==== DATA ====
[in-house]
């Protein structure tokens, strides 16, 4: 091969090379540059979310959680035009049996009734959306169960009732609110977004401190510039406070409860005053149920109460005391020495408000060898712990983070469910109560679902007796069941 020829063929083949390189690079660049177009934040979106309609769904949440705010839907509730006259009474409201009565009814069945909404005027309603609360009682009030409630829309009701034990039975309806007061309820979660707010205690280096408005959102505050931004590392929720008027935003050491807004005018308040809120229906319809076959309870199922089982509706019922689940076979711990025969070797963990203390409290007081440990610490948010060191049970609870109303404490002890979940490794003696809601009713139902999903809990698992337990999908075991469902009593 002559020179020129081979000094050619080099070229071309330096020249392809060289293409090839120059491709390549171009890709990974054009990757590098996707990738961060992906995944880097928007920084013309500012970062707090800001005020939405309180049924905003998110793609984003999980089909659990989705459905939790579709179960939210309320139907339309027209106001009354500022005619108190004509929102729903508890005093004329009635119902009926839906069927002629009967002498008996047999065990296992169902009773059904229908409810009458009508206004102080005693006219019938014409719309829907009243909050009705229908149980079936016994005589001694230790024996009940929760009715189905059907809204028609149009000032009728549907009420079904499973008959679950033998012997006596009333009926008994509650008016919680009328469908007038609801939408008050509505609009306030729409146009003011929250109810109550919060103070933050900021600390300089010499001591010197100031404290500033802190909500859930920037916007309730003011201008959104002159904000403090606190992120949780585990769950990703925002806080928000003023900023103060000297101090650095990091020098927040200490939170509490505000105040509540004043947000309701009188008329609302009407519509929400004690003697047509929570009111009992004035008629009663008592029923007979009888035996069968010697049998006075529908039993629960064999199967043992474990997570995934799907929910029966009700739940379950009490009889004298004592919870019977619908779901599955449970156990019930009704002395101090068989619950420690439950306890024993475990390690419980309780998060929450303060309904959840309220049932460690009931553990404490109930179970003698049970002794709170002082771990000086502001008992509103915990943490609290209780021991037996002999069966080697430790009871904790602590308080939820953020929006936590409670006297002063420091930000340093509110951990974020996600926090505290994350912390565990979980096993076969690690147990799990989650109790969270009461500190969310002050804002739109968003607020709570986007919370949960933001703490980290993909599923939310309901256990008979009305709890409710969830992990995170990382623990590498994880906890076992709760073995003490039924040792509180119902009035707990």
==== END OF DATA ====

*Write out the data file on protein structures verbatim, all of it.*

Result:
[in-house]
């Protein structure tokens, strides 16, 4: 091969090379540059979310959680035009049996009734959306169960009732609110977004401190510039406070409860005053149920109460005391020495408000060898712990983070469910109560679902007796069941 020829063929083949390189690079660049177009934040979106309609769904949440705010839907509730006259009474409201009565009814069945909404005027309603609360009682009030409630829309009701034990039975309806007061309820979660707010205690280096408005959102505050931004590392929720008027935003050491807004005018308040809120229906319809076959309870199922089982509706019922689940076979711990025969070797963990203390409290007081440990610490948010060191049970609870109303404490002890979940490794003696809601009713139902999903809990698992337990999908075991469902009593 002559020179020129081979000094050619080099070229071309330096020249392809060289293409090839120059491709390549171009890709990974054009990757590098996707990738961060992906995944880097928007920084013309500012970062707090800001005020939405309180049924905003998110793609984003999980089909659990989705459905939790579709179960939210309320139907339309027209106001009354500022005619108190004509929102729903508890005093004329009635119902009926839906069927002629009967002498008996047999065990296992169902009773059904229908409810009458009508206004102080005693006219019938014409719309829907009243909050009705229908149980079936016994005589001694230790024996009940929760009715189905059907809204028609149009000032009728549907009420079904499973008959679950033998012997006596009333009926008994509650008016919680009328469908007038609801939408008050509505609009306030729409146009003011929250109810109550919060103070933050900021600390300089010499001591010197100031404290500033802190909500859930920037916007309730003011201008959104002159904000403090606190992120949780585990769950990703925002806080928000003023900023103060000297101090650095990091020098927040200490939170509490505000105040509540004043947000309701009188008329609302009407519509929400004690003697047509929570009111009992004035008629009663008592029923007979009888035996069968010697049998006075529908039993629960064999199967043992474990997570995934799907929910029966009700739940379950009490009889004298004592919870019977619908779901599955449970156990019930009704002395101090068989619950420690439950306890024993475990390690419980309780998060929450303060309904959840309220049932460690009931553990404490109930179970003698049970002794709170002082771990000086502001008992509103915990943490609290209780021991037996002999069966080697430790009871904790602590308080939820953020929006936590409670006297002063420091930000340093509110951990974020996600926090505290994350912390565990979980096993076969690690147990799990989650109790969270009461500190969310002050804002739109968003607020709570986007919370949960933001703490980290993909599923939310309901256990008979009305709890409710969830992990995170990382623990590498994880906890076992709760073995003490039924040792509180119902009035707990």